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Which is more valuable, a pile of pennies equaling your weight or a stack of quarters equaling your height?
Students who are familiar with pocket change will start thinking about such a question because it seems so simple. However, using coins to measure human weight and height is a bit strange. Their first inclination will be to guess, but if you require them to support their answers (by asking an additional question like "By how much?"), they'll soon realize that they need more information. You'll undoubtedly hear questions like, "How much does a penny weigh?" and "How thick is a quarter?". You can answer them, or show them how/where to get the answers. In any event I'll bet that you end up with a lively discussion and many involved students.
Here are some resources that will help you and your students go about answering the question.
For coin weights and dimensions
look at the U.S. Mint's specifications on circulating coins
review the 2004 Guidebook of U.S. Coins by R.S. Yeoman
I've developed an Excel spreadsheet for calculating answers
to this question. You can download it in either Excel 97 or Excel 5/95 format. If you
are unable to open spreadsheets in either of these formats, e-mail me. In your message tell me
what spreadsheet you have, and what formats you can open. If I can convert my sheet
to one that you can use, I will do so and e-mail the file back to you.
To download one of the files below, right click on its link then choose Save
Target As and specify the location to which you want it saved. You may also
click on the file's link. If you have Quick View+ installed on your
computer, you will see an error message; choose the Save option it gives
you, then save the file to a folder on your hard drive from that window. If
you do not have this viewing program installed, a small window should open. One of the options presented should be to save the file.
Click on that option. You should then be prompted to specify where on your hard
drive you want to save the file. Put it in the folder where you save and open Excel
spreadsheets. Once the file has completed downloading, the small window will close
on its own.
Excel 97 version (coins97.xls)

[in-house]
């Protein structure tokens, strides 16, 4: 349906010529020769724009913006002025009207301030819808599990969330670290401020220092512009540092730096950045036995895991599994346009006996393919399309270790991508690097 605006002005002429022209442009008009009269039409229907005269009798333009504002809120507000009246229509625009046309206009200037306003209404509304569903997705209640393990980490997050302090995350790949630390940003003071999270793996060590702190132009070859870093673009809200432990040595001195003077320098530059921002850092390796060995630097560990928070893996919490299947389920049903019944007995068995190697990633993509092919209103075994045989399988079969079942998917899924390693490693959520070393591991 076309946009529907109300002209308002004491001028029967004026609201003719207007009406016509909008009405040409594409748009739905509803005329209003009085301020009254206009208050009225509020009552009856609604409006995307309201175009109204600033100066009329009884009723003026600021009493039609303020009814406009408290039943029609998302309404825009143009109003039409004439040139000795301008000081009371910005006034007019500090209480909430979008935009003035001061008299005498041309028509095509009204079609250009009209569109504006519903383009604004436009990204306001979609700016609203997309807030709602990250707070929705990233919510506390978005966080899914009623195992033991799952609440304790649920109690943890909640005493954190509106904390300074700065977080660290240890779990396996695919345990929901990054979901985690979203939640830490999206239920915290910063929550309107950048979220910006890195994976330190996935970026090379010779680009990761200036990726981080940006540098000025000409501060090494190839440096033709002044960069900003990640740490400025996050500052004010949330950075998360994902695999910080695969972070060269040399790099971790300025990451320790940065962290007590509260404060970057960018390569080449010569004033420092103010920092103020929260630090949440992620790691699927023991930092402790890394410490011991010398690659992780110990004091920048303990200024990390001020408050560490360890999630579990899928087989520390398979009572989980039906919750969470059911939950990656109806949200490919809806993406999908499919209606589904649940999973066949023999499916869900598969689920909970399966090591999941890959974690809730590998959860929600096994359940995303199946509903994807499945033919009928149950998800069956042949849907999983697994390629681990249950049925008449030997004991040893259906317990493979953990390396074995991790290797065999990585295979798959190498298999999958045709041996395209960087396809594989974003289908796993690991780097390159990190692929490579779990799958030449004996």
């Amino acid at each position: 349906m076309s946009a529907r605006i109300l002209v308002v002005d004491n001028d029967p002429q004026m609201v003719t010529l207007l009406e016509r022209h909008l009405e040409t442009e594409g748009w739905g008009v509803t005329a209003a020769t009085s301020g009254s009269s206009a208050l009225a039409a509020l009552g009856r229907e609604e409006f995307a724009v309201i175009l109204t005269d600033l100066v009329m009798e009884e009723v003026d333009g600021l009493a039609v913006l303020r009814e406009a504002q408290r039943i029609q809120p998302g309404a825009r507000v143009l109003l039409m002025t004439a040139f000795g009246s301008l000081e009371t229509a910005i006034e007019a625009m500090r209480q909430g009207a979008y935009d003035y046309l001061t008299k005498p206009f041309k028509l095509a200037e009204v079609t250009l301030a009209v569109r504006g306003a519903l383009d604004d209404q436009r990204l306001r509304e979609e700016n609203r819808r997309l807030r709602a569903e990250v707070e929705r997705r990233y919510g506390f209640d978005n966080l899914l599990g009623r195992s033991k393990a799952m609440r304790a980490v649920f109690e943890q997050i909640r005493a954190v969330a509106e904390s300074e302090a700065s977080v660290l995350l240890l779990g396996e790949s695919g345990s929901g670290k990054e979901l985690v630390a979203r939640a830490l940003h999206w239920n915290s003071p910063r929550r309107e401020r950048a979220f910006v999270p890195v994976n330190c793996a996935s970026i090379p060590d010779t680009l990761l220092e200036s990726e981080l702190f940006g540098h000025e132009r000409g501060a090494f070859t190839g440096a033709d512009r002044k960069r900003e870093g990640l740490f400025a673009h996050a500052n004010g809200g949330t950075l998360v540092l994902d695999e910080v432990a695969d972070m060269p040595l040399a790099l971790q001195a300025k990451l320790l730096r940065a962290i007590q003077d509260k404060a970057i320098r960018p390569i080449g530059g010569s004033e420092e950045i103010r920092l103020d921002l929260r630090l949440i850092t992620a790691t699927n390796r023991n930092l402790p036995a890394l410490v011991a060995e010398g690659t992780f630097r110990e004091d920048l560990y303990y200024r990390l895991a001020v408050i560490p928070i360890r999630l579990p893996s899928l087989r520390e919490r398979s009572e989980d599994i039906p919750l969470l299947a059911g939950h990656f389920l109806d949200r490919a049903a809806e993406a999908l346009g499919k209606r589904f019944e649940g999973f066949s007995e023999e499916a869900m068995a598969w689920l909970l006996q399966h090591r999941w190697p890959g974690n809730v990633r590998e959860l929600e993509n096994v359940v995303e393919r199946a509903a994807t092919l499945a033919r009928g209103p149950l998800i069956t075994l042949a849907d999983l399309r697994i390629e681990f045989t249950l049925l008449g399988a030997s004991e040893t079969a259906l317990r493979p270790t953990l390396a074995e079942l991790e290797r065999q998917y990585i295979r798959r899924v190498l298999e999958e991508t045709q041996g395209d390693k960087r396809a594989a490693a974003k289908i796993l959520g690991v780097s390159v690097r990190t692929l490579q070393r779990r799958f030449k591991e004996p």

Excel 5/95 version (coins95.xls)Click here to view a GIF image of the spreadsheet running under Excel 97
To return to this page after you finish viewing the GIF image, close the window that will open without closing your browser software.If you are using Microsoft Internet Explorer 4.01 or later to view this page (and have Office XP or later installed on your system), you can use the Excel worksheet in a separate browser window. However, if you want to save or print the results of your work, you will find it easier to work with one of the XLS files above.
Instructions for calculating a solution to the coin problem
If this process is too much for your students, urge them to think about and discuss how one would go about solving a problem like this, and what information they'd need to do so.
U.S. coins
Weight
Thickness
Diameter
grams
mm
mm
=======
=========
========
Penny (1959-82)
3.11
1.55
19.05
Penny (since 1983)
2.5
1.55
19.05
Nickel
5
1.95
21.21
Dime (through 1964)
2.5
1.35
17.91
Dime (since 1965)
2.268
1.35
17.91
Quarter (through 1964)
6.25
1.75
24.26
Quarter (since 1965)
5.67
1.75
24.26
1 inch=25.4 mm 1 pound=453.59237 grams
To determine an answer for a specific student
1. for the person's weight
a. Multiply 453.59237 (the # of grams in 1 pound) by the person's weight
b. Divide the answer from a. by the weight of the coin in grams
c. Divide the answer from b. by the number of coins in one dollar
d. Round the answer from c. to the nearest penny2. for the person's height with the coins stacked
a. Multiply the number of feet tall by 12 then add the number of inches
b. Multiply the answer from a. by 25.4 (the number of millimeters in one inch)
c. Divide the answer from b. by the thickness of the coin in millimeters
d. Divide the answer from c. by the number of coins in one dollar
e. Round the answer from d. to the nearest penny3. for the person's height with the coins laid edge to edge
a. Multiply the number of feet tall by 12 then add the number of inches
b. Multiply the answer from a. by 25.4 (the number of millimeters in one inch)
c. Divide the answer from b. by the diameter of the coin in millimeters
d. Divide the answer from c. by the number of coins in one dollar
e. Round the answer from d. to the nearest penny
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original web posting: Tuesday, March 14, 2000
last modified:
Thursday, April 10, 2008